A documentary about two American friends one from Pakistan and the other from India who journey into Kashmir to show two different perspectives of the politics and life of ordinary people in the conflicted area.
Project Kashmir (2008)
Family Recipe (2002)
Senain Kheshgi is a Peabody Award-winning producer and director. She began her career working as a researcher for the Smithsonian Institution in their Human Studies Film Archives. She later worked in independent film at First Run Features and Women Make Movies as a distribution associate before venturing into television news and documentary filmmaking. Her credits include Associate Producer for Hoover Street Revival (2002), The First Year (2001) and Teach (2001). She recently participated in the 2005 Tribeca Film Festival All Access program, which pairs emerging filmmakers with industry members. The Queens Museum of Art in New York commissioned her first independent short documentary, entitled Family Recipe. Kheshgi has served on the board of Indians in American Media and ArtWallah, the premiere South Asian Arts Festival in the United States, where she curated the film program for four years.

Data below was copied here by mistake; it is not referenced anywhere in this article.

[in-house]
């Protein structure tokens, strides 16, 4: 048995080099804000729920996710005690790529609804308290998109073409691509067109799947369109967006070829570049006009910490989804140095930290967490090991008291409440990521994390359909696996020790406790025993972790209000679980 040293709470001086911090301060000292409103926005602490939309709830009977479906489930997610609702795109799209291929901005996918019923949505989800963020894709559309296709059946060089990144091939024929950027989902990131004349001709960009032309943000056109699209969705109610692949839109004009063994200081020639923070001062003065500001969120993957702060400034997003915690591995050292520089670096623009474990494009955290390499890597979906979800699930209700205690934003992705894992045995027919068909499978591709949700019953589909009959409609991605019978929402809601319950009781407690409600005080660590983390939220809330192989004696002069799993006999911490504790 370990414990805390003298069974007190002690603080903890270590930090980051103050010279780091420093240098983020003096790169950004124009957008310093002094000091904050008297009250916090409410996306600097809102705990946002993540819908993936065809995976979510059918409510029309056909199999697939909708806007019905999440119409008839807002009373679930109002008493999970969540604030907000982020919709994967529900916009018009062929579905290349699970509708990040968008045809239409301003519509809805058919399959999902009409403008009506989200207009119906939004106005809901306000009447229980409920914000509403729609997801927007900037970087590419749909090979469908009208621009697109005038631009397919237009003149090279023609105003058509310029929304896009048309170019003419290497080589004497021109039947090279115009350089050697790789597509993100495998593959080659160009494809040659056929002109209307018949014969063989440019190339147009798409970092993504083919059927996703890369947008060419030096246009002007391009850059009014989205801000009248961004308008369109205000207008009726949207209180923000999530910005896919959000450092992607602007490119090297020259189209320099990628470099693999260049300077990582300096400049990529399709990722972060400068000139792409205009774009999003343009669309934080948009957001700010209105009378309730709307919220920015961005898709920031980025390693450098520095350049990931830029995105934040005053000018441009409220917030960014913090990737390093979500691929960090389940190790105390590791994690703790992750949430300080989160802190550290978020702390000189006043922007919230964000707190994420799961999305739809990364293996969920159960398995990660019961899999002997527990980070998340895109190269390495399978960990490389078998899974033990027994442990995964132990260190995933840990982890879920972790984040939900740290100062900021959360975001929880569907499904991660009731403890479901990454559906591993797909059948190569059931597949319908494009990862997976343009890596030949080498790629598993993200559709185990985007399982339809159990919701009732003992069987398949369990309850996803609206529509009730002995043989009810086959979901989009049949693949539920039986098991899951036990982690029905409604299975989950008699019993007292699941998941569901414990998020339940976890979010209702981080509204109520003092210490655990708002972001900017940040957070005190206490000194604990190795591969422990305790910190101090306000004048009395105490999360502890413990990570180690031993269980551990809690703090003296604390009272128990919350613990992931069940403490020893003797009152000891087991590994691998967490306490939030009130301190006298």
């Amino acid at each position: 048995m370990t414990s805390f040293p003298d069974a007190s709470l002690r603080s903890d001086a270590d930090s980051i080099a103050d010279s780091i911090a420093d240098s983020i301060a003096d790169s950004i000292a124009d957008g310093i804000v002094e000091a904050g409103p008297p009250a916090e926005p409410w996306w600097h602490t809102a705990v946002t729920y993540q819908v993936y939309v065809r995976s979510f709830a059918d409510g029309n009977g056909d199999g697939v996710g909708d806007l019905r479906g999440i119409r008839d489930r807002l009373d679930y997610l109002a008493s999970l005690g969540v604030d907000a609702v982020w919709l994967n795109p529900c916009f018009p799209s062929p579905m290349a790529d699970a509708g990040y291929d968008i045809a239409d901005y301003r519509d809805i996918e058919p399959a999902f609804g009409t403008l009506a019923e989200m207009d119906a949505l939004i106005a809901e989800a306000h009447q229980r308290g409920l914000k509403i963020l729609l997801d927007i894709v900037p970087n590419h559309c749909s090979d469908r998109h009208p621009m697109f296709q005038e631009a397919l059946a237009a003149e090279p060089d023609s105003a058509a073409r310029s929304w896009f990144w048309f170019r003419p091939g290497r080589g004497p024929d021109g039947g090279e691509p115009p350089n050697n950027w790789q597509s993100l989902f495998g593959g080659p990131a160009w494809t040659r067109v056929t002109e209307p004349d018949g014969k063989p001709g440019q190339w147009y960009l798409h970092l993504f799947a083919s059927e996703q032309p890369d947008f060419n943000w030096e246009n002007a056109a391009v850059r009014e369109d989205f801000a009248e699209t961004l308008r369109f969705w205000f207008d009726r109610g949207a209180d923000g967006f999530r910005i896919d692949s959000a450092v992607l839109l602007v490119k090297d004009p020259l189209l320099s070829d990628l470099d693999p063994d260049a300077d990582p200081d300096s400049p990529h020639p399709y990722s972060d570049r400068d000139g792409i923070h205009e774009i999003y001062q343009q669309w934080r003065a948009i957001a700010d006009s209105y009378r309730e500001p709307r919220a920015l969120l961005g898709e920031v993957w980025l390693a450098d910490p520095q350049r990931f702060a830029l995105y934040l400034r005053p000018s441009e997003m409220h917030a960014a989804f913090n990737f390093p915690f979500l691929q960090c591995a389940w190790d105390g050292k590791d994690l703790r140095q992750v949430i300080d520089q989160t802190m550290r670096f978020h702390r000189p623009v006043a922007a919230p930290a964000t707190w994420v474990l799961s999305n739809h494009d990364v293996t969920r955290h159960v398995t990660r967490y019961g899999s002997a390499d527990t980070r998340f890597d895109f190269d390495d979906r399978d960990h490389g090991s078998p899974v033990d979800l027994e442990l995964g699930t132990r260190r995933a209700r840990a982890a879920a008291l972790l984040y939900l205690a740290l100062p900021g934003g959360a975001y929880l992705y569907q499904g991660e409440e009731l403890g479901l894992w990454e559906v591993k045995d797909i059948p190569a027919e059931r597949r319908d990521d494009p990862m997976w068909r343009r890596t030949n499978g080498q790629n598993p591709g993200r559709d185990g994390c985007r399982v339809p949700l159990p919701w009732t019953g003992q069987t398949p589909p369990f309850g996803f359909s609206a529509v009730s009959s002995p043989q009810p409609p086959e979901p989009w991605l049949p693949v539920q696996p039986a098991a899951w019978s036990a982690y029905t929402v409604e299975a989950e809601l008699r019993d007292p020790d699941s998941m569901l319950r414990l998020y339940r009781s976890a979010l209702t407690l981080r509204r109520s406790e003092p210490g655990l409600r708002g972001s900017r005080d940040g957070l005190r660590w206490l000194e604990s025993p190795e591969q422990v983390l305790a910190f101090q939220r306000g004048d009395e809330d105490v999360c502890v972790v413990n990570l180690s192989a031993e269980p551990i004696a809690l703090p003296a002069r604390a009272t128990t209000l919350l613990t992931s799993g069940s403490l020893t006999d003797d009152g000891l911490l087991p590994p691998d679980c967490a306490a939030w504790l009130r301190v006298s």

1991 BA, Anthropology/Global Studies, University of Georgia
April, May, June 2008
Senain Kheshgi’s Project Kashmir made its world premiere at the 2008 Human Rights Watch Film Festival, held in June by the Film Society of Lincoln Center. This feature documentary follows two American friends (co-directors Kheshgi and Geeta Patel), one Hindu and one Muslim, as they enter the war zone of Kashmir to investigate the 60-year rivalry between their homelands India and Pakistan.
Senain Kheshgi was accepted to the August 2006 Sundance Institute Composers Lab and Producers Conference, both of which she will attend as a Sundance Fellow, for her documentary feature, Project Kashmir. The documentary chronicles the journey of two US immigrants on a mission to understand the lingering effects of war in their homeland and their own cultural identities.
Senain Kheshgis Project Kashmir was accepted by the Sundance Institute as one of four projects in their prestigious 2006 Documentary Film Editing and Story Laboratory in June. The documentary chronicles the journey of two US immigrants on a mission to understand the lingering effects of war in their homeland and their own cultural identities.